• you have to constantly engage your core in order to stay vertical
  • to hold onto a hand rail you have to snake your arm through a sweaty tangle of passengers
  • you are constantly jostled by people moving on and off the bus, or trying to swipe their transport card
  • for those with purses, the strength of the straps is tested as your bag gets caught between people and probably also hits a lot of sitting passengers in the face

Speaking of sitting passengers - you will probably get hit a lot in the face. Sitting is a bit better, but...
  • you really don't have your own space, as passengers standing in the aisles spill over into your seat with their bags, their elbows, their rotund, sweaty guts peeking out from under the hem of a grease-stained, short sleeve button up straining at the seams
  • any moment an old woman could get on, who needs a seat, so you must be always aware of the hierarchy. If you are the youngest and there are no young or middle-aged men around, you will be expected to stand up for the elderly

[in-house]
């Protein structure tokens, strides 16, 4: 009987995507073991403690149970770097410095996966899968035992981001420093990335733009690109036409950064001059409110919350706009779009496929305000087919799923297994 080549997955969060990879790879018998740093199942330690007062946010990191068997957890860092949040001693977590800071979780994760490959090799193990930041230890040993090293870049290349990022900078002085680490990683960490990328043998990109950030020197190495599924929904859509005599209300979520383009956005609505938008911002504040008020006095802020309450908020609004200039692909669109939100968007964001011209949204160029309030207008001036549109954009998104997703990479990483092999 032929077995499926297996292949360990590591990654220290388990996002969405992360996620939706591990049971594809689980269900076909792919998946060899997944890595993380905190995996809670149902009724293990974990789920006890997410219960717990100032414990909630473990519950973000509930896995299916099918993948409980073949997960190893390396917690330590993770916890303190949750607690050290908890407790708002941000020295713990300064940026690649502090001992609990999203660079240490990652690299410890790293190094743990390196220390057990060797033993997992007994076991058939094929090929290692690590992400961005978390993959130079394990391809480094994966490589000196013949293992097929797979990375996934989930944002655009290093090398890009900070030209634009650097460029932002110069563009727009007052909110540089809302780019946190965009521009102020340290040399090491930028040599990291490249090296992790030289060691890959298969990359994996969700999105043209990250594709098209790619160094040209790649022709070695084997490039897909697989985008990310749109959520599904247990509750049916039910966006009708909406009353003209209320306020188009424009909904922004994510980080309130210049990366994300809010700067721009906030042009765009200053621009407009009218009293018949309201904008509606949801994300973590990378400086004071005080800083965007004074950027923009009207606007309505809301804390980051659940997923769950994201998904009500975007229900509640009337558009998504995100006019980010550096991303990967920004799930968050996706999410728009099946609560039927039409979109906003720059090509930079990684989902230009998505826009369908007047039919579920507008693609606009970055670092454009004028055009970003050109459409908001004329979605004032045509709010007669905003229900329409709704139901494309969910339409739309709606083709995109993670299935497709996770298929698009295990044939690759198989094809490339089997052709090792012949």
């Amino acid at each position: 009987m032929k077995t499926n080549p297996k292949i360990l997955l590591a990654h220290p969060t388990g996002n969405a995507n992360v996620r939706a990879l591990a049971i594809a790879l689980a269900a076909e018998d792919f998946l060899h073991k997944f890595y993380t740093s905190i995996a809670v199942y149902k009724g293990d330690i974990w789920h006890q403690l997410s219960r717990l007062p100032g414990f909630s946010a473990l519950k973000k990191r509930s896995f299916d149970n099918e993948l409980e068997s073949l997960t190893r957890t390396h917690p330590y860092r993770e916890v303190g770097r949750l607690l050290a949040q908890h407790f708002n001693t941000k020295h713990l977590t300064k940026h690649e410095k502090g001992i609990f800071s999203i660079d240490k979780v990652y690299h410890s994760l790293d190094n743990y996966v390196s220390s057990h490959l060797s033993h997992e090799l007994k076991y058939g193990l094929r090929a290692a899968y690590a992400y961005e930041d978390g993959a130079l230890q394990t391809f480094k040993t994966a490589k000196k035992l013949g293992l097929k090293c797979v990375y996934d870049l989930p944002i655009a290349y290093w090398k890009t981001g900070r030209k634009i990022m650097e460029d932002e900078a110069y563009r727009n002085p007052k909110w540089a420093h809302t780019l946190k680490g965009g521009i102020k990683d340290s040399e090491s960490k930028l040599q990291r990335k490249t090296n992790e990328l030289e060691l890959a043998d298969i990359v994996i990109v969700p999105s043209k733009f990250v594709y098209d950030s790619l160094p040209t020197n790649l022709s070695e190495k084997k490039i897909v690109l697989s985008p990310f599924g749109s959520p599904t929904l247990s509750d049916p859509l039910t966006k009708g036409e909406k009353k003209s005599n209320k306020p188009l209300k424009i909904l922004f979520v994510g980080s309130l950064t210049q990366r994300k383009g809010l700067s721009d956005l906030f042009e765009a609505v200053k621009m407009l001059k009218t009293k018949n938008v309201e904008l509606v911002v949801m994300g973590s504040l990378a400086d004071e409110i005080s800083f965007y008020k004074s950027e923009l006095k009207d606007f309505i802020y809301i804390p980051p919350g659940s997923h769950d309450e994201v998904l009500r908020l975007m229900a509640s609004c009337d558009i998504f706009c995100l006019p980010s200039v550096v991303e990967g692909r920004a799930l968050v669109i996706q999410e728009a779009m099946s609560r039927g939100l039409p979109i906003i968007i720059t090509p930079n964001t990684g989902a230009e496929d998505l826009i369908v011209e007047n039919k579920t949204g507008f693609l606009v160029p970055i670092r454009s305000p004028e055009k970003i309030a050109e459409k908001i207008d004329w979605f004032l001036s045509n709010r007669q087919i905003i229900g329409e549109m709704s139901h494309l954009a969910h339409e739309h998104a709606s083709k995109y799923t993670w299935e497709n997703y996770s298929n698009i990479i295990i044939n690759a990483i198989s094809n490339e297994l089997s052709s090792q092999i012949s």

• also, if someone gets on with a large bag, small child, or perhaps an unwieldy box of khachapuri, (and in rural areas - livestock), you should offer to hold the item for the standing passenger
  • if you're really unfortunate (and you probably will be), a big sweaty man will stand right next to you, and reach his arm up to the hand bar above, placing his dripping, noxious armpit in direct range of your face
  • disgusting smells are just a part of life in Tbilisi where air conditioner is rare and deodorant is apparently even rarer, and at least twice a week you will find yourself next to someone that smells so foul all the passengers get up and move...we usually try to be subtle about it, but if we fear that the stench may be contagious we will not hesitate to bolt to the other end of the bus